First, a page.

To play the role of The Spirit, Miller cast the relatively unknown actor Gabriel Macht, who played one of Mandy Moore’s love interests in the absolutely abysmal Because I Said So, though few are going to know him beyond this role. On the other hand, his villain The Octopus, is played by Samuel L. Jackson, who has been in six movies this year alone! These range from Jumper in February ($81.7 gross) to the recent bomb Soul Men with Bernie Mac, which barely grossed $12 million. Even so, Jackson would be one of the film’s bigger draws, especially among audiences in urban areas who would probably be interested in a movie like this due to its setting. The Octopus’ henchwoman Silken Floss is played by the beautiful Scarlett Johannson, a young actress who’s generally been hit or miss in recent years, having most recently starred in Woody Allen’s critically acclaimed Vicky Cristina Barcelona, her third movie with Allen. Johansson’s previous noir experience includes Brian De Palma’s The Black Dahlia and the Coen Brothers’ The Man Who Wasn’t There, but she hasn’t been able to prove herself as a draw with bigger budget bombs like Michael Bay’s The Island.

Miller has derived the movie from one of the classic Spirit stories, that of Sand Serif, who is a femme fatale character to the Spirit, much like Catwoman was to Batman. She’s a bad girl, but also she’s his former teen love, putting him at odds with himself on whether to kiss her or arrest her. Miller probably couldn’t have gotten anyone better than the sexy Eva Mendes, whose previous superhero credentials include playing the love interest in Sony’s Ghost Rider opposite Nicolas Cage. Mendes’ presence will also help with the urban and inner city crowd that might want to see this movie.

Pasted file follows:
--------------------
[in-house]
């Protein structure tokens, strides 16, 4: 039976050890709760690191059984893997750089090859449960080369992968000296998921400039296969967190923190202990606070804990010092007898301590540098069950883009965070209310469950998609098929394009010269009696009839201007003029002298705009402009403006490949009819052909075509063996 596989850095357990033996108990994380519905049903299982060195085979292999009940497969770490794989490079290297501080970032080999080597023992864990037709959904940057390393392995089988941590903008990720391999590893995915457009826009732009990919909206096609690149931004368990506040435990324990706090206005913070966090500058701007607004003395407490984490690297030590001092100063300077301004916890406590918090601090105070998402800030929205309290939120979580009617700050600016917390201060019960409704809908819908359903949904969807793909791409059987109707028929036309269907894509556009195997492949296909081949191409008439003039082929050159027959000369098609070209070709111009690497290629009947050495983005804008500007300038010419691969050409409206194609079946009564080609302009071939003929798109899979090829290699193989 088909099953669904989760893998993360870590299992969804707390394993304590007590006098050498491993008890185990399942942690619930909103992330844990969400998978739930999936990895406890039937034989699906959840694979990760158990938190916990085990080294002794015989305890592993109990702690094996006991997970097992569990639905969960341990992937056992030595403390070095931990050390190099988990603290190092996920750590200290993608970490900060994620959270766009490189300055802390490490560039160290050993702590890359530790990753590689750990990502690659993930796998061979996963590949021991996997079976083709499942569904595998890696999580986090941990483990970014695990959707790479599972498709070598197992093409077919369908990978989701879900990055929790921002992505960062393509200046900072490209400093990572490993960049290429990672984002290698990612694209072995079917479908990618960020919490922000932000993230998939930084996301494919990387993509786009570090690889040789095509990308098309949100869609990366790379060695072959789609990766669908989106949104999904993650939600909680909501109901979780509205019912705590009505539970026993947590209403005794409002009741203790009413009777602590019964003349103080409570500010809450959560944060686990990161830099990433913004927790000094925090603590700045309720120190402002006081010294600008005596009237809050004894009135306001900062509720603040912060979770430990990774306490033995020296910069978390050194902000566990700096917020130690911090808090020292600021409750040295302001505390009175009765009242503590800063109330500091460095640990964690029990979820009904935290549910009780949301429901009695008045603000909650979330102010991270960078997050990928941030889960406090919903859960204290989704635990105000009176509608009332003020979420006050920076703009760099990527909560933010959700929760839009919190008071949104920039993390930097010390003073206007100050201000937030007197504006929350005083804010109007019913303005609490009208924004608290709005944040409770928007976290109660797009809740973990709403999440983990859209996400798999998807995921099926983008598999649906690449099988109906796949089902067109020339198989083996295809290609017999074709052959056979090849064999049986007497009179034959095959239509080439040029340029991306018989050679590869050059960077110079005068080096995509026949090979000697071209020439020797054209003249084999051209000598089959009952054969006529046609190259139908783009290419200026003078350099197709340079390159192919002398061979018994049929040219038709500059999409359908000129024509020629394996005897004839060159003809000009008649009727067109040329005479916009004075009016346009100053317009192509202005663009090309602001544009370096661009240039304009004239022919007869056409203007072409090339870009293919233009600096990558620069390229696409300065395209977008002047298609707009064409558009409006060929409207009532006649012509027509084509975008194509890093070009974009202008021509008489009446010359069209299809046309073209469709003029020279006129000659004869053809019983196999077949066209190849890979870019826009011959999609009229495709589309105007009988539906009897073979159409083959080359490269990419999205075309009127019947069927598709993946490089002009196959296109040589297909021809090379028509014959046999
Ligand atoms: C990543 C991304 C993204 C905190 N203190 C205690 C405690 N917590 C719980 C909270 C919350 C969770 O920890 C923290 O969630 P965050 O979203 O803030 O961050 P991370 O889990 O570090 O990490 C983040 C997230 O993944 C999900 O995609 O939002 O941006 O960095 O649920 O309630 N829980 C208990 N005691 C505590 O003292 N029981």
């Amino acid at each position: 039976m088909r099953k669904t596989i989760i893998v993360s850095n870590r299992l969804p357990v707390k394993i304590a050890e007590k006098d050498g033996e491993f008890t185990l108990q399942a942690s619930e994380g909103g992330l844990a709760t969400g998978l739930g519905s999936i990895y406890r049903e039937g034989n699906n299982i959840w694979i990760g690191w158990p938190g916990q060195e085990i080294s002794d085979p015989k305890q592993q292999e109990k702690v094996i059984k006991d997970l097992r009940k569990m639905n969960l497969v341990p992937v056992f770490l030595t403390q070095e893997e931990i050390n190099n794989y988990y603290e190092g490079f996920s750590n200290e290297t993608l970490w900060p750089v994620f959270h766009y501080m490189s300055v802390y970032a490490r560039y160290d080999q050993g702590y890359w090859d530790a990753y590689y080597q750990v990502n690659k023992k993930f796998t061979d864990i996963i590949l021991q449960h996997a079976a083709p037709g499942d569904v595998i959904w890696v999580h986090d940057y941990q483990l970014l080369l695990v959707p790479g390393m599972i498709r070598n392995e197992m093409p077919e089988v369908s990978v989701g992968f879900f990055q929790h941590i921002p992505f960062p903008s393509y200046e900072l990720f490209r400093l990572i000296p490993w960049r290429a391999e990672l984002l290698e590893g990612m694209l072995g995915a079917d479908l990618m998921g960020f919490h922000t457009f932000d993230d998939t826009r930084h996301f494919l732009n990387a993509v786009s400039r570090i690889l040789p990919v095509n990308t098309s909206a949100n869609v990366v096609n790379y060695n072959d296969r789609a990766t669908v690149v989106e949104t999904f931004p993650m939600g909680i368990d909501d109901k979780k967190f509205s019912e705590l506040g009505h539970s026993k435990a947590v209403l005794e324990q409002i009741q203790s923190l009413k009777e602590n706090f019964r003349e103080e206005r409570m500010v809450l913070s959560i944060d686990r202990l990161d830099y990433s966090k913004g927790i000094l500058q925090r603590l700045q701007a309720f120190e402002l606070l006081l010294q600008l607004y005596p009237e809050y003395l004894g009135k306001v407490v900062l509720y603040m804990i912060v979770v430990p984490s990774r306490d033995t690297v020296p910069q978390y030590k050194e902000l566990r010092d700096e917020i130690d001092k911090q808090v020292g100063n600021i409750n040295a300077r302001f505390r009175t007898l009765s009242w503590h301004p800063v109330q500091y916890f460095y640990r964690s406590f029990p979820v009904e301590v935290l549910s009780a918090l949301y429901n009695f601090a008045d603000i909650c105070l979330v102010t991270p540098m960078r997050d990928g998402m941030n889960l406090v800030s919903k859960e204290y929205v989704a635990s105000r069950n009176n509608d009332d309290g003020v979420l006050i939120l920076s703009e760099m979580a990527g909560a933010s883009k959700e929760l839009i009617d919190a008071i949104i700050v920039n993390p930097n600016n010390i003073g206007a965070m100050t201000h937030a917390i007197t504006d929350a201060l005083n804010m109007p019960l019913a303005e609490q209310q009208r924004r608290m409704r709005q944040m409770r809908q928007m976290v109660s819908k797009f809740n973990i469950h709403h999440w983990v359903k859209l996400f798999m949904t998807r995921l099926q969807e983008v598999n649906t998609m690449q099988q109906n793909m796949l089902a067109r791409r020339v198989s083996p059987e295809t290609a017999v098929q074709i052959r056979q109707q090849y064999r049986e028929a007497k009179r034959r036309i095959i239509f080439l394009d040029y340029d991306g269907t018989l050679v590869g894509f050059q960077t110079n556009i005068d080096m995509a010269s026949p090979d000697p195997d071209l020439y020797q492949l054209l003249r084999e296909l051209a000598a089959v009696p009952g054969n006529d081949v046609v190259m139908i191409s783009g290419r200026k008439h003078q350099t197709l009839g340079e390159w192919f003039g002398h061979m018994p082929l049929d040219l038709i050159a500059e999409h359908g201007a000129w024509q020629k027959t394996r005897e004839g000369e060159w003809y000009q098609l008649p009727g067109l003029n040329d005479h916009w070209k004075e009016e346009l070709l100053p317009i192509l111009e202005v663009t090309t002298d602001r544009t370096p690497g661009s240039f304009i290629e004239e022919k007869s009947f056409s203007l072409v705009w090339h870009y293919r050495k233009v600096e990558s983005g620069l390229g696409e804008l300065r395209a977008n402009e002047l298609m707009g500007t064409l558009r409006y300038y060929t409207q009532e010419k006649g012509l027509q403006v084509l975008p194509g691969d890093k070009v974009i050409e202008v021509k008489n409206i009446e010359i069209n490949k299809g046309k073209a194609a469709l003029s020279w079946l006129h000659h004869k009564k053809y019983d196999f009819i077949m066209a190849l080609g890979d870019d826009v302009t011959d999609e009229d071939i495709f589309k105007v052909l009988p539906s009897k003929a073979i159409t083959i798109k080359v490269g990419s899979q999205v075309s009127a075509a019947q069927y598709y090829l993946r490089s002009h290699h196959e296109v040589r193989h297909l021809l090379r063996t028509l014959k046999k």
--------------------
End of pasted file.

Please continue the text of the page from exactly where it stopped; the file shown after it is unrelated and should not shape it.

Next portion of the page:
As much as I hate to say it, this is the weak link in a very busy weekend. Originally, the movie was supposed to be released in the winter/spring of ’09, giving Miller plenty of time to work on the FX, but it was then decided to move it to one of the busiest Christmas weekends ever, making it harder for the movie to get theaters and screens. The movie has not been received well by those who’ve seen it, being a visually-driven film that’s clearly going to be an acquired taste much like the Wachowskis’ Speed Racer. Miller does have the benefits of a stronger name cast, although none of them have really proven that they’re box office draws in everything they do.